How in the world did Charles Manson get hold of a cellphone? Apparently the same way thousands of other inmates have. Cellphones, it turns out, are ubiquitous in California's correctional facilities. Guards have confiscated 8,575 of them this year, according to the California Department of Corrections, up from 1,400 in 2007. Manson is perhaps the best-known inmate to flout the rules, but the easy access to the outside world, unmonitored by officials, is a serious problem that extends well beyond one infamous criminal. Hard-core gang leaders have been found directing drug deals, intimidating witnesses and planning escapes from their jail cells. Stiffer penalties are clearly in order for what is a genuine threat to public safety, not an infraction.
For one brief moment last summer, Democrats and Republicans united and made smuggling phones to inmates a misdemeanor punishable by fines of $5,000 to $15,000. Gov. Arnold Schwarzenegger, however, vetoed the bill on the grounds that it did not go far enough. The practice should be a felony, he insisted, not a violation of less import than sneaking a prisoner a beer.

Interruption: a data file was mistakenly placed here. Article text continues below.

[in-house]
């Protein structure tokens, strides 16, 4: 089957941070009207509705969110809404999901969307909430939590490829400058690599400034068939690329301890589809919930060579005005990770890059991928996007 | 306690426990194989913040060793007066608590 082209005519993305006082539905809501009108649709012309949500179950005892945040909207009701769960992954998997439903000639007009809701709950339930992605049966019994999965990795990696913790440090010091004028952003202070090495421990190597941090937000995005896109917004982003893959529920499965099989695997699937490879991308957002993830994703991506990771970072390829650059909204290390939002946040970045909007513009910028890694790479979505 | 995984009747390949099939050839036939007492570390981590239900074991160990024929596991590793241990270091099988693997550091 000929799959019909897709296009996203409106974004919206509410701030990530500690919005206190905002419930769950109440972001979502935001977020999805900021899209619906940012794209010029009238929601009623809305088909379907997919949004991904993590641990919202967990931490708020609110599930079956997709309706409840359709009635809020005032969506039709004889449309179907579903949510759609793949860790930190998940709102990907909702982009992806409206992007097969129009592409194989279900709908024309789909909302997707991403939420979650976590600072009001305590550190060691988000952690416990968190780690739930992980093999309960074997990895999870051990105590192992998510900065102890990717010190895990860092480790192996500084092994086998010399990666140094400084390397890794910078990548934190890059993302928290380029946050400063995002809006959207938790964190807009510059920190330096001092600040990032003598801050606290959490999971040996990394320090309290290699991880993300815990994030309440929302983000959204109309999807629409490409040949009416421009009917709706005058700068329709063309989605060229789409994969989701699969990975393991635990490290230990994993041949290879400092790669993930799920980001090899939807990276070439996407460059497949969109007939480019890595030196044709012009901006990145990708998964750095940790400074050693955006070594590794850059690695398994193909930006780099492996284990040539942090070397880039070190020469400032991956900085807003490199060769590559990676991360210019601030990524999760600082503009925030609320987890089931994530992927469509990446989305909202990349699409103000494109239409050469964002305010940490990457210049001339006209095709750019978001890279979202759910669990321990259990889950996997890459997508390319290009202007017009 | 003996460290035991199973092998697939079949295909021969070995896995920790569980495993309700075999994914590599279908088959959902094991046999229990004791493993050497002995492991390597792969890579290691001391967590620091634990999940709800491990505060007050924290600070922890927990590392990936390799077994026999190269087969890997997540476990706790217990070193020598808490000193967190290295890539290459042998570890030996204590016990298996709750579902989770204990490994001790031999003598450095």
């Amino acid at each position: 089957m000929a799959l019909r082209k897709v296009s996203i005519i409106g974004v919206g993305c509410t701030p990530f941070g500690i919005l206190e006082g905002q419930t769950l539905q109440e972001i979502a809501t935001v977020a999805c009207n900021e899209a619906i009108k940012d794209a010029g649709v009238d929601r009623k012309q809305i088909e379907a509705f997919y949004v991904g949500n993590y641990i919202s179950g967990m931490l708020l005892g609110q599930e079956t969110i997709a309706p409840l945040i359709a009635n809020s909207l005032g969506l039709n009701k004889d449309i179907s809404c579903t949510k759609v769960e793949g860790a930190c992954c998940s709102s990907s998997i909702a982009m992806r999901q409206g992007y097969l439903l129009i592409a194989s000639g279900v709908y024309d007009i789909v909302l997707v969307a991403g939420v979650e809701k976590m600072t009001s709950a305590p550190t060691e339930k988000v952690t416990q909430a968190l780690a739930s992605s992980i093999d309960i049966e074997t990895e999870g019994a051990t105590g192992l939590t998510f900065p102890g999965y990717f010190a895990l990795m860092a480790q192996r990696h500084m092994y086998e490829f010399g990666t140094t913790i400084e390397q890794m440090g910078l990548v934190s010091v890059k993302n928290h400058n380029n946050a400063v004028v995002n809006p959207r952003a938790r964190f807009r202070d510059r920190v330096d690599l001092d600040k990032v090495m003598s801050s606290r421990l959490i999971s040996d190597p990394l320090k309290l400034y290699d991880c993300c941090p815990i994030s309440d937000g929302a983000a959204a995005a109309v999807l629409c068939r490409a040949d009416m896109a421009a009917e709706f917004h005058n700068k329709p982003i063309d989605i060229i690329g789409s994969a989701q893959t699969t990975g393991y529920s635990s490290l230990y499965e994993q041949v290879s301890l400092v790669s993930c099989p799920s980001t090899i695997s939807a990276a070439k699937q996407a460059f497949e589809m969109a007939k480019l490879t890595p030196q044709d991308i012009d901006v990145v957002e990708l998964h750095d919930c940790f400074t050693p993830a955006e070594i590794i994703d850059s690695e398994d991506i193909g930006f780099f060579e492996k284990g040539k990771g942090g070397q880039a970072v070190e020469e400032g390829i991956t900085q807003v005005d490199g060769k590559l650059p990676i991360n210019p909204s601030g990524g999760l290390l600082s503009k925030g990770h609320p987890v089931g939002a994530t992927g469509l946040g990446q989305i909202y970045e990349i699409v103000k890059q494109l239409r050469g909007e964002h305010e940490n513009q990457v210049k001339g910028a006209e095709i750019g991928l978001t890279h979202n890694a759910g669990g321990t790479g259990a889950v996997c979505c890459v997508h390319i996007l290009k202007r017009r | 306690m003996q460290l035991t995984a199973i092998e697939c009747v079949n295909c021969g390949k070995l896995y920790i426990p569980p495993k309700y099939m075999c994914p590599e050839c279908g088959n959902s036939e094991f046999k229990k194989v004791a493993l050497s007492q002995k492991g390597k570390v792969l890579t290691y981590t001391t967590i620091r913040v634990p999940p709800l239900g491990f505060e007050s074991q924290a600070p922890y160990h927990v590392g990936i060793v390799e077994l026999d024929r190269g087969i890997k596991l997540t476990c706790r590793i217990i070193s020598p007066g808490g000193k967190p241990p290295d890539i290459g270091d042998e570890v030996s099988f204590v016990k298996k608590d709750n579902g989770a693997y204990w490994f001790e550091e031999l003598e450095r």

Now the gridlock that so infuriates voters has returned. Democrats are resisting measures that would increase the prison population — such as creating new categories of felonies — on the grounds that federal judges have ordered the state to reduce the population by more than 40,000 inmates. The number of prisoners per facility can't be reduced, however, because Republicans balk at building more prisons. So it's a stalemate on the cellphone issue for the moment.